To large corporations, insurance companies, and their lobbyists, Missouri is a “judicial hellhole.” To consumers and injury victims, Missouri is a state where business lobbyists have not made it impossible for them to win fair compensation when they are harmed by corporate wrongdoing. Both perspectives are poised to change.
Corporate lobbyists have been fierce advocates for the Daubert rule, which (from their perspective, at least) restricts the admissibility of expert testimony, potentially making it more difficult for plaintiffs to win cases. They realized their dream with the election of Eric Greitens as governor. One of the legislature’s first agenda items was to pass a Daubert bill. Gov. Grietens signed the bill into law in March.
According to Gov. Grietens, Missouri’s adherence to the Frye standard allowed “trial lawyers to come to Missouri, pick our pockets, and hurt our businesses.” The governor cited no example of a verdict against a business that was undeserved. He also failed to identify any “crooked trial lawyers” or “shady witnesses” who affected the outcome of a Missouri trial, although he derided them at the signing ceremony. While the governor’s incendiary language reflects the view of insurance industry lobbyists, it detracts from even the appearance of fair-minded lawmaking.
Again citing no evidence, the governor suggested that the Frye standard “makes us less competitive than other states — at a time when we are fighting for every single job.” Signing the bill, the governor said, sent “a signal to the rest of the country that Missouri is open for business.” Opponents of the bill argued that it sent a message that businesses will no longer be held accountable when their negligent conduct harms consumers.
Daubert in the States
The Daubert standard is named after a United States Supreme Court decision that changed the federal standard for admitting expert testimony. The Daubert standard requires trial judges to act as a gatekeeper to prevent juries from hearing expert testimony unless the expert has applied a reliable methodology in a reliable way to facts that are sufficient to support the expert’s conclusion.
The Missouri legislature’s last attempt to enact a Daubert bill was vetoed by Gov. Jay Nixon, a Democrat. The Florida legislature recently passed a Daubert bill, but the Florida Supreme Court declined to adopt it. A large majority of states have adopted at least part of the Daubert standard, but making a state-by-state comparison is difficult because courts that implement some version of the Daubert rule do not always agree upon its meaning.
Does Daubert Matter?
In a routine case, the standard for expert witness admissibility makes no difference. A treating physician who testifies about the injuries a patient suffered in a car accident will be allowed to give the same testimony regardless of the standard. Daubert hearings in routine cases, however, might drive up the cost of litigation and place an unnecessary burden on overworked judges.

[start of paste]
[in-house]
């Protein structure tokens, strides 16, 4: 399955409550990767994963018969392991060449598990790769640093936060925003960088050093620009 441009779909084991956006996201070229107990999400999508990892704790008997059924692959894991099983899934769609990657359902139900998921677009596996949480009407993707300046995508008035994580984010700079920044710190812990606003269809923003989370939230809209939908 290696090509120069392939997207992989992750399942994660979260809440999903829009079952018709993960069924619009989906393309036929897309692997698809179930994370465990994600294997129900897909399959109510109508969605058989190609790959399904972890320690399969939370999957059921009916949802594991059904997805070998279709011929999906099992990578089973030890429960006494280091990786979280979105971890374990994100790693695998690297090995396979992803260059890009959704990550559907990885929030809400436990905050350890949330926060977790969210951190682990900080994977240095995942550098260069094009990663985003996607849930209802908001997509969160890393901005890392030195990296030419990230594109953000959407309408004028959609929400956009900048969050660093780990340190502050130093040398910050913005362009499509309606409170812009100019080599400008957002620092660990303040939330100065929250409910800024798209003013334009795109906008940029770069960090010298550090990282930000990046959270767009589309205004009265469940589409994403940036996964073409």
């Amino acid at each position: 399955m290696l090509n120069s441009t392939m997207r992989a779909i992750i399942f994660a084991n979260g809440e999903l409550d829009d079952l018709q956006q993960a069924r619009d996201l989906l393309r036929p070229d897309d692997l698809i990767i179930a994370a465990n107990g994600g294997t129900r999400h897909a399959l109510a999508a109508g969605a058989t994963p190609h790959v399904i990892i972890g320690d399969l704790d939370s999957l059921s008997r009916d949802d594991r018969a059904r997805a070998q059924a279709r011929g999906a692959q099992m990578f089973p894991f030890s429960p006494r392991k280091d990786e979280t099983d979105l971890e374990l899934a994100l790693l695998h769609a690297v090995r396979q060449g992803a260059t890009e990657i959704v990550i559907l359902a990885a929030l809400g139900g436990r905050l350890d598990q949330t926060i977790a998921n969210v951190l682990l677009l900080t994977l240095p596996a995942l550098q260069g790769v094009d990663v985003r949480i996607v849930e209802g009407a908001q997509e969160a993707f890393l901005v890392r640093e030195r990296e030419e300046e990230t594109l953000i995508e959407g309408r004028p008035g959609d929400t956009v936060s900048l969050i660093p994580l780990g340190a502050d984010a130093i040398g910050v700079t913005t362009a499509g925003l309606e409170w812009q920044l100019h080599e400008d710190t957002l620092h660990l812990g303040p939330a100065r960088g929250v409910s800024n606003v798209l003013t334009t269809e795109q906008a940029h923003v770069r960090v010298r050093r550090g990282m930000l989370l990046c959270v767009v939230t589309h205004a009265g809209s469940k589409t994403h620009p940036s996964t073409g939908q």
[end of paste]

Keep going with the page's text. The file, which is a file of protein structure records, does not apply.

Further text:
Some lawyers, including some legal scholars, see the Daubert standard as restricting expert testimony by keeping “junk science” out of the courtroom. While Daubert advocates tend to view “junk science” in the context of toxic tort and product liability claims that can only be proved with expert evidence, the Daubert standard has also been used in criminal cases to restrict questionable expert testimony about cellphone location data and the ability to match a bitemark to a suspect.
Other lawyers, including some legal scholars, view Daubert as liberalizing the admissibility of expert testimony. They point out that expert opinions based on new or novel scientific techniques were excluded under the Frye standard because they were not “generally accepted” by the scientific community, but are admissible under Daubert if the new methodology is reliable.
Both of those views have some merit. Daubert both restricts the admissibility of expert evidence by keeping juries from hearing unreliable opinions while opening the door to reliable opinions that are based on new views of science. But in any particular case, how Daubert should be applied is up to the judge, and judges have widely varying views about their gatekeeping role.
Some judges seem to expect experts to express opinions with certainty, which is contrary both to the probabilistic nature of science and to the burden of proof in civil cases. Some judges distrust experts, particularly in civil cases (such as pharmaceutical injury claims) where causation is particularly difficult to prove. Those judges are inclined to resist admitting expert testimony.
Other judges believe it is for the jury, not the judge, to decide whether an expert opinion is trustworthy. Those judges, who tend to recognize that judges are trained in law, not science, are more inclined to admit expert testimony.
Different judges may therefore apply the same Daubert standard to similar facts and arrive at different results. One scholarly analysis concluded that court decisions applying Daubert have been “nonuniform, inconsistent, and irreconcilable.” In the end, notwithstanding the state’s rancorous Daubert debate, how Missouri judges feel about expert evidence may be more important than the standard they apply.